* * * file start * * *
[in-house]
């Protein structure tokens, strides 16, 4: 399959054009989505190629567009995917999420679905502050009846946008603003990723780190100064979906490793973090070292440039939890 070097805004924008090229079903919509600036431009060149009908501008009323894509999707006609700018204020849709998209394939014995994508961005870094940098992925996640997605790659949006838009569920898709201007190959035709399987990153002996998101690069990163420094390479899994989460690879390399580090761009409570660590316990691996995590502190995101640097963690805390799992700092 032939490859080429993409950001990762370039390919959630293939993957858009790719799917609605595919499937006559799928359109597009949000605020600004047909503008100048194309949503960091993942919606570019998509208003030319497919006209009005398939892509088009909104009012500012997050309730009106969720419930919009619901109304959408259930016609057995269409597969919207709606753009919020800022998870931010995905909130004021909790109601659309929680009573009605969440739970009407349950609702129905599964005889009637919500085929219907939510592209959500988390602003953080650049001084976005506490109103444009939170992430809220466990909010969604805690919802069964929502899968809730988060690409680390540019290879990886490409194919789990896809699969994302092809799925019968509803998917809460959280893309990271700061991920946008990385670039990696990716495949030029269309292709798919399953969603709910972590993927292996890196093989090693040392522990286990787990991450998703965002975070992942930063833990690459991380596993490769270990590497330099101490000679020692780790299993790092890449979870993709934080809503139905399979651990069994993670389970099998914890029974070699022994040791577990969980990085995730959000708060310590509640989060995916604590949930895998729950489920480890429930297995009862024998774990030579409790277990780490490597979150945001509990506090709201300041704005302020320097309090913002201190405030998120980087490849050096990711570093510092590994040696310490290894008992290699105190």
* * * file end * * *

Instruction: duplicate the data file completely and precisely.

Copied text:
[in-house]
């Protein structure tokens, strides 16, 4: 399959054009989505190629567009995917999420679905502050009846946008603003990723780190100064979906490793973090070292440039939890 070097805004924008090229079903919509600036431009060149009908501008009323894509999707006609700018204020849709998209394939014995994508961005870094940098992925996640997605790659949006838009569920898709201007190959035709399987990153002996998101690069990163420094390479899994989460690879390399580090761009409570660590316990691996995590502190995101640097963690805390799992700092 032939490859080429993409950001990762370039390919959630293939993957858009790719799917609605595919499937006559799928359109597009949000605020600004047909503008100048194309949503960091993942919606570019998509208003030319497919006209009005398939892509088009909104009012500012997050309730009106969720419930919009619901109304959408259930016609057995269409597969919207709606753009919020800022998870931010995905909130004021909790109601659309929680009573009605969440739970009407349950609702129905599964005889009637919500085929219907939510592209959500988390602003953080650049001084976005506490109103444009939170992430809220466990909010969604805690919802069964929502899968809730988060690409680390540019290879990886490409194919789990896809699969994302092809799925019968509803998917809460959280893309990271700061991920946008990385670039990696990716495949030029269309292709798919399953969603709910972590993927292996890196093989090693040392522990286990787990991450998703965002975070992942930063833990690459991380596993490769270990590497330099101490000679020692780790299993790092890449979870993709934080809503139905399979651990069994993670389970099998914890029974070699022994040791577990969980990085995730959000708060310590509640989060995916604590949930895998729950489920480890429930297995009862024998774990030579409790277990780490490597979150945001509990506090709201300041704005302020320097309090913002201190405030998120980087490849050096990711570093510092590994040696310490290894008992290699105190």